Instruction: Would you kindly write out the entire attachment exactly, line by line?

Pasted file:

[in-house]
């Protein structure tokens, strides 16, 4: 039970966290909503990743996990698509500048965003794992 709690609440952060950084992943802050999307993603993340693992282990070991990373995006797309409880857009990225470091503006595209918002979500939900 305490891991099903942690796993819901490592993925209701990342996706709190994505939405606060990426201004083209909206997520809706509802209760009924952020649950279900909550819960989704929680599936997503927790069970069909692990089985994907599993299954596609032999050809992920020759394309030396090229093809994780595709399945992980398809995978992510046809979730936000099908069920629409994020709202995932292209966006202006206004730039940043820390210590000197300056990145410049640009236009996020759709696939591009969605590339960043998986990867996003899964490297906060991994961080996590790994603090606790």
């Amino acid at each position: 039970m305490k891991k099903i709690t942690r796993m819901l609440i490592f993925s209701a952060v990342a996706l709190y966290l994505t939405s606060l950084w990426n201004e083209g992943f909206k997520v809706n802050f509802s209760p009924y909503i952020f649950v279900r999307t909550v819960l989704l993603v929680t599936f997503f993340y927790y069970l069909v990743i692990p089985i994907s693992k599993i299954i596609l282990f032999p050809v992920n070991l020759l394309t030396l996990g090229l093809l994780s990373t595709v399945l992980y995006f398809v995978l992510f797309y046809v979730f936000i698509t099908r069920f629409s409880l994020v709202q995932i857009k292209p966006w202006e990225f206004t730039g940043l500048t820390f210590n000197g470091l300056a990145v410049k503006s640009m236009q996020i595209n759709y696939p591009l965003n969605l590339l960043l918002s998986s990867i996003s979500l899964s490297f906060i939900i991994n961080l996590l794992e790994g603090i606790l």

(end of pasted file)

[in-house]
């Protein structure tokens, strides 16, 4: 039970966290909503990743996990698509500048965003794992 709690609440952060950084992943802050999307993603993340693992282990070991990373995006797309409880857009990225470091503006595209918002979500939900 305490891991099903942690796993819901490592993925209701990342996706709190994505939405606060990426201004083209909206997520809706509802209760009924952020649950279900909550819960989704929680599936997503927790069970069909692990089985994907599993299954596609032999050809992920020759394309030396090229093809994780595709399945992980398809995978992510046809979730936000099908069920629409994020709202995932292209966006202006206004730039940043820390210590000197300056990145410049640009236009996020759709696939591009969605590339960043998986990867996003899964490297906060991994961080996590790994603090606790």
């Amino acid at each position: 039970m305490k891991k099903i709690t942690r796993m819901l609440i490592f993925s209701a952060v990342a996706l709190y966290l994505t939405s606060l950084w990426n201004e083209g992943f909206k997520v809706n802050f509802s209760p009924y909503i952020f649950v279900r999307t909550v819960l989704l993603v929680t599936f997503f993340y927790y069970l069909v990743i692990p089985i994907s693992k599993i299954i596609l282990f032999p050809v992920n070991l020759l394309t030396l996990g090229l093809l994780s990373t595709v399945l992980y995006f398809v995978l992510f797309y046809v979730f936000i698509t099908r069920f629409s409880l994020v709202q995932i857009k292209p966006w202006e990225f206004t730039g940043l500048t820390f210590n000197g470091l300056a990145v410049k503006s640009m236009q996020i595209n759709y696939p591009l965003n969605l590339l960043l918002s998986s990867i996003s979500l899964s490297f906060i939900i991994n961080l996590l794992e790994g603090i606790l």